The employers of construction workers in Illinois may not always inform employees of all their rights. They might not realize that workers compensation benefits are not their only option for financial relief after construction workers' accidents. Even if injured victims file workers' comp claims, they might have grounds to also file civil lawsuits against third parties like manufacturers of defective equipment or negligent employees of other companies.
Although the findings of Occupational Safety and Health Administration investigators will play a role in court, it will not determine the outcome of a civil claim. An employer might create the impression that an injured employee who was partially to blame for an injury would not be able to file a lawsuit; however, that might not be true. The viability of a suit will depend on whether the state follows the comparative or contributory negligence doctrine. With the variety of entities involved in construction projects, the number of potential defendants is endless.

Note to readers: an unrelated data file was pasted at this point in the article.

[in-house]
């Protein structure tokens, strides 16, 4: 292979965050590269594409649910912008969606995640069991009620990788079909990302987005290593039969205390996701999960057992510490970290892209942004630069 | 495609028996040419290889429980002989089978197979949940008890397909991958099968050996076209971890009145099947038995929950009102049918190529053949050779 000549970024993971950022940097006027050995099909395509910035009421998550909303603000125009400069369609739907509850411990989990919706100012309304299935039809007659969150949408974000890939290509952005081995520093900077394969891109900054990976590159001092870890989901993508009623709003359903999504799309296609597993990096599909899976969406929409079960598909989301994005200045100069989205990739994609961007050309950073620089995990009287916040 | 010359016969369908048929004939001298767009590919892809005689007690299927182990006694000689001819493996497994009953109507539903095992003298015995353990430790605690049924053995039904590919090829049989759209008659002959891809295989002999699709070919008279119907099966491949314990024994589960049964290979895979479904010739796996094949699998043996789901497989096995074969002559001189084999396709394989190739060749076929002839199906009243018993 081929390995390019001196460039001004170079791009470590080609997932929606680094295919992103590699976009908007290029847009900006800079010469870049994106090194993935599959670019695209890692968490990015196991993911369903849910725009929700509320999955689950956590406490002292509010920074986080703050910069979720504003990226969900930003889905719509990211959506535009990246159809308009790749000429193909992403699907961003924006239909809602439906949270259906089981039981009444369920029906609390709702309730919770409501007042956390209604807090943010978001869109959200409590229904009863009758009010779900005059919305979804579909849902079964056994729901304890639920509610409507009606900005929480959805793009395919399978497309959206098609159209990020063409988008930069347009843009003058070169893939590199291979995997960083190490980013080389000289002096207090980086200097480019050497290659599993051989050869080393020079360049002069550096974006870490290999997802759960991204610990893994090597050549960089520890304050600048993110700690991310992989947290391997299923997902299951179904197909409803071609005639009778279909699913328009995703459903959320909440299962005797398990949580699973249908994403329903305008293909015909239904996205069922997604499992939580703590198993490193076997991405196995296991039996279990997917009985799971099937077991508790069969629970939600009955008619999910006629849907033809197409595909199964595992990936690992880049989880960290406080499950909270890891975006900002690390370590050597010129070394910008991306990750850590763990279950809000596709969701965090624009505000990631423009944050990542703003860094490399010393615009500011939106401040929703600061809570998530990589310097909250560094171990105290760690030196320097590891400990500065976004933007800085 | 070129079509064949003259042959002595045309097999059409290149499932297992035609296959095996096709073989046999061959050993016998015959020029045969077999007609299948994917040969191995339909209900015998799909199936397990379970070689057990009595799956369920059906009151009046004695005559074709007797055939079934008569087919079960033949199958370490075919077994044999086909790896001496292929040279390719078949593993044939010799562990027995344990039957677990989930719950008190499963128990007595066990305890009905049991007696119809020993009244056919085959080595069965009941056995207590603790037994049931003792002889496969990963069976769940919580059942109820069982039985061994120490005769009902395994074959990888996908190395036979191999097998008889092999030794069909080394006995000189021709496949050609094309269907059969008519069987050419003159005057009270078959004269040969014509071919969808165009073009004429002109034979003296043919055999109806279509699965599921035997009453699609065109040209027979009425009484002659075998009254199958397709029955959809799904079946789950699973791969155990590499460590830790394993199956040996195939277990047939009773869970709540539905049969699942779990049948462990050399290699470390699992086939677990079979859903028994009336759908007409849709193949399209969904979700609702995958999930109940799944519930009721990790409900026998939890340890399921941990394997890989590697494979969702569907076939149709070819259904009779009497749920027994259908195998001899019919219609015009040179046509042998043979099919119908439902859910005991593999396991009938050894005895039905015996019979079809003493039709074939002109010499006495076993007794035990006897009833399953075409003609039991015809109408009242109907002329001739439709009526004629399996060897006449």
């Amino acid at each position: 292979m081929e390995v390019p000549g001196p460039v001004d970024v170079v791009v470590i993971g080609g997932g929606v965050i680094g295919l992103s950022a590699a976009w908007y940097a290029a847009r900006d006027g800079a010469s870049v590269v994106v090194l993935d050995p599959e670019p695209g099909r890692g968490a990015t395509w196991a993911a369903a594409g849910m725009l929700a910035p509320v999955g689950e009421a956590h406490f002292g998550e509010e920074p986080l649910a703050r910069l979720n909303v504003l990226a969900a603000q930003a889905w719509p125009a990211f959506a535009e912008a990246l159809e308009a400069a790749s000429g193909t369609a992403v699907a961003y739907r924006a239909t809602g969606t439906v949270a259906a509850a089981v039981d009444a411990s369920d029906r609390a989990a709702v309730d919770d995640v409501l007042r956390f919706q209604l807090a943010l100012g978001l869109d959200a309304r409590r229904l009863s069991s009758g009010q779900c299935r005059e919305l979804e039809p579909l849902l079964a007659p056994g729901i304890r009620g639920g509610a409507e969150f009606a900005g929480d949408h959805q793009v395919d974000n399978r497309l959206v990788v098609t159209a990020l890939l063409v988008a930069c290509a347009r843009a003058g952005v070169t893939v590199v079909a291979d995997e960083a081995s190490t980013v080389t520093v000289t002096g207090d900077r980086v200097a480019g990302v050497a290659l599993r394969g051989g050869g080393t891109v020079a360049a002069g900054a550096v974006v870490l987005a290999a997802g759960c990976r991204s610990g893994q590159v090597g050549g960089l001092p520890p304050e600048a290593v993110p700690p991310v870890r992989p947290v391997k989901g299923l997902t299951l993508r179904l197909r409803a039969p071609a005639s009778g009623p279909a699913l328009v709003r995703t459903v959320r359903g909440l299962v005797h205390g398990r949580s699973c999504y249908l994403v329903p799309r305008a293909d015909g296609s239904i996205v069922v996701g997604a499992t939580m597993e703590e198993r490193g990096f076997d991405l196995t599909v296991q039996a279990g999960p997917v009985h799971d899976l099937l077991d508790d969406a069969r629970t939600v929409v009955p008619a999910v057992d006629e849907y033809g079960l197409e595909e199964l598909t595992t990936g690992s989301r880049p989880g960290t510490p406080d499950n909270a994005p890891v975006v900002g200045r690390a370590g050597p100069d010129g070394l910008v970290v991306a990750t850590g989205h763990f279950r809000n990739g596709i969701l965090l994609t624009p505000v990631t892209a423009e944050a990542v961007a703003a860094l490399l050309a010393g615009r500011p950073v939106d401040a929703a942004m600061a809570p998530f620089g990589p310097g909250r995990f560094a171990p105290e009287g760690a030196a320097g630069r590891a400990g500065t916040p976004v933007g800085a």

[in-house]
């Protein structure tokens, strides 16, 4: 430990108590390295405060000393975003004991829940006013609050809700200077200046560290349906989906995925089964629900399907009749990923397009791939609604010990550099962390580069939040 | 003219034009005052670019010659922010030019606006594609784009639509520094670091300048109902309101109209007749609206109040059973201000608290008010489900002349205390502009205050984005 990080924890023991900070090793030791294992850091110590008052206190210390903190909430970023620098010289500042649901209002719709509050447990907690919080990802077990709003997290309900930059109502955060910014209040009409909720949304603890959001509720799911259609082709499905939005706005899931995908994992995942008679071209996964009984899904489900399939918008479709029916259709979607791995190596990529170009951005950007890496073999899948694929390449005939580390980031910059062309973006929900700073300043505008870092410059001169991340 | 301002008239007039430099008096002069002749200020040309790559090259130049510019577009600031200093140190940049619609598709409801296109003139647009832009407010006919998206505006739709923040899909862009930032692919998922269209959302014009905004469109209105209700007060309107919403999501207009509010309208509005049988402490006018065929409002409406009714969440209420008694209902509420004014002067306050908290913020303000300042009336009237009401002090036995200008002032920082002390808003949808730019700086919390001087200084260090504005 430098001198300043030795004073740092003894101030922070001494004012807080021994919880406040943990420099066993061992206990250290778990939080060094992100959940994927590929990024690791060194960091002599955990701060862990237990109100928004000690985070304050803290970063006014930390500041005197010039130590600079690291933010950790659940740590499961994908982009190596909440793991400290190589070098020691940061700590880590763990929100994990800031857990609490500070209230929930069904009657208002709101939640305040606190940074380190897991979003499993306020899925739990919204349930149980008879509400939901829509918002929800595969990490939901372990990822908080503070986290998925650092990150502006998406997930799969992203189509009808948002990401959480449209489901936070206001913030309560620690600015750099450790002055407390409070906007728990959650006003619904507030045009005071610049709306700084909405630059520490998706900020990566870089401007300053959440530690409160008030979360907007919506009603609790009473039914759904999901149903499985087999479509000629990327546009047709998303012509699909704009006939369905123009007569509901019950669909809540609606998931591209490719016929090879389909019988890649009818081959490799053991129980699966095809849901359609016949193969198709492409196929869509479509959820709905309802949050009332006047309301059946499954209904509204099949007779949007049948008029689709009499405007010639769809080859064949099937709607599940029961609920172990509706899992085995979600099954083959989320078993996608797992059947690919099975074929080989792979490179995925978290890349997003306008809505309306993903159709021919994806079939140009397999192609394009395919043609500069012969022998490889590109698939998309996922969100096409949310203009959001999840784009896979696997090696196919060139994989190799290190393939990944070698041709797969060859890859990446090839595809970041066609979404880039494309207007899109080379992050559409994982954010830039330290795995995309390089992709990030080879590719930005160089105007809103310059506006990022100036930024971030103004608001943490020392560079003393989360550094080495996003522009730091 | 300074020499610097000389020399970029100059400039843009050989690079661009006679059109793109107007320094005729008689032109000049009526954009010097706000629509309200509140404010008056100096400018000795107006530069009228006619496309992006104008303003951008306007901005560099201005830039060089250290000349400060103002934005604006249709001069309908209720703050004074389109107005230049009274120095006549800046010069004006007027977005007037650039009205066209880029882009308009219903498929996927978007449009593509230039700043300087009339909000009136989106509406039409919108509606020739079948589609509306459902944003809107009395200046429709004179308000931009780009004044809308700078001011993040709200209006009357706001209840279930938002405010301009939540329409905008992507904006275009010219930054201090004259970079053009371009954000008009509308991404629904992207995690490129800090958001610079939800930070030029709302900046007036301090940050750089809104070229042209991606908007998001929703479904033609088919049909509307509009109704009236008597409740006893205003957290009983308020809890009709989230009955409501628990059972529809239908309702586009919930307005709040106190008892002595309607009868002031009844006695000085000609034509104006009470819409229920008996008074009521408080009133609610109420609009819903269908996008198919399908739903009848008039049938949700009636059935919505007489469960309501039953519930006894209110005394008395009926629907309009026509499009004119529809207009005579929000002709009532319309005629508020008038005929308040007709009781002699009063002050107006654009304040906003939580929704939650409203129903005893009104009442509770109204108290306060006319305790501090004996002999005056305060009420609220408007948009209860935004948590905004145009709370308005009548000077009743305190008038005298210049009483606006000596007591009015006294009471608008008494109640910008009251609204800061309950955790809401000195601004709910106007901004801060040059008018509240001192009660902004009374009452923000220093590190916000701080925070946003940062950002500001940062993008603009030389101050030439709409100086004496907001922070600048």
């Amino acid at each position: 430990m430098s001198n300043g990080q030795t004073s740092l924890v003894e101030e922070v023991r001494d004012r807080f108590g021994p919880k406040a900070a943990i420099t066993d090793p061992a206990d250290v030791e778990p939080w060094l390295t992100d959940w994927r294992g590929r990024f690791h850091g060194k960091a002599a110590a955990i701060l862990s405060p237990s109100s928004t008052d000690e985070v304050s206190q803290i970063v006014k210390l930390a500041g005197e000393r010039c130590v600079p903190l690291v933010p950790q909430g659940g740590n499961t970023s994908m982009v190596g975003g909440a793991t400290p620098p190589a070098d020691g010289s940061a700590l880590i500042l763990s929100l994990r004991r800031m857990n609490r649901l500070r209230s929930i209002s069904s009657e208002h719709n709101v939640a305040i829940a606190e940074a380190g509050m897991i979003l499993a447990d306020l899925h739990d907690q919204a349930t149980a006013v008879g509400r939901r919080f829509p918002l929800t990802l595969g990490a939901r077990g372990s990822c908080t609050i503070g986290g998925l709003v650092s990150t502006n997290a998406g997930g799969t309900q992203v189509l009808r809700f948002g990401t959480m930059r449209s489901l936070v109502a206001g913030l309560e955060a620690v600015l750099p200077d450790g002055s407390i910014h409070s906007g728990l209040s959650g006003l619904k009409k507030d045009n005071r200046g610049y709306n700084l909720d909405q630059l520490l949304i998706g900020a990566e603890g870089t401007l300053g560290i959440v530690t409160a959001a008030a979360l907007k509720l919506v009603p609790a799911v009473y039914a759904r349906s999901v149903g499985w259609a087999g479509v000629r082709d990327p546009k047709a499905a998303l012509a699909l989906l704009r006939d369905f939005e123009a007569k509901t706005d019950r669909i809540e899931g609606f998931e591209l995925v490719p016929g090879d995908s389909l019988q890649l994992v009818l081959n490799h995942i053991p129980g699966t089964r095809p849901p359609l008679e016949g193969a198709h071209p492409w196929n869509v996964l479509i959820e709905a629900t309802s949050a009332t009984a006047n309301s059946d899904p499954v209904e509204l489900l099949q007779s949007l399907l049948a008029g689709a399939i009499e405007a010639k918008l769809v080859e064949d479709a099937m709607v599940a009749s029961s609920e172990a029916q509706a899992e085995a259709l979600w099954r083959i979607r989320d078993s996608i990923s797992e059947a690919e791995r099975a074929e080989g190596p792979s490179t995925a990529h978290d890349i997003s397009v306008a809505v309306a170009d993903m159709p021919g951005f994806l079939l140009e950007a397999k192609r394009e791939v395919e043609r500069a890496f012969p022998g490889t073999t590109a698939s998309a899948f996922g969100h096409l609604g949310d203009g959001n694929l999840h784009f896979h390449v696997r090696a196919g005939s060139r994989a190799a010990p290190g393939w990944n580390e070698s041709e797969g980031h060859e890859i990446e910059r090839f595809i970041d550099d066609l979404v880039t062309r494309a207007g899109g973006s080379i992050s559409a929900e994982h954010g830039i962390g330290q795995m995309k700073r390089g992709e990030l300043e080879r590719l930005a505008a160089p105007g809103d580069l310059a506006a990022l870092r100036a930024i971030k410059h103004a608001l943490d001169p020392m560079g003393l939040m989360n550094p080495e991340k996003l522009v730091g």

While workers' compensation benefits cover medical expenses and lost wages, along with rehabilitation benefits in some cases, a successful third-party lawsuit will cover damages that are not covered by insurance. Workers' compensation typically prohibits lawsuits against employers -- except in cases involving gross negligence. If a civil lawsuit is successful, the employer or insurer might seek to recover workers' compensation costs through a subrogation lien; however, it will likely not affect the amount the injured worker receives.
Many factors will determine whether victims of construction workers' accidents have grounds to file third-party claims in addition to insurance benefits claims. An experienced Illinois workers' compensation attorney can assess the circumstances and determine the viability of a civil claim. The lawyer can explain the employee rights and provide support and guidance throughout ensuing proceedings.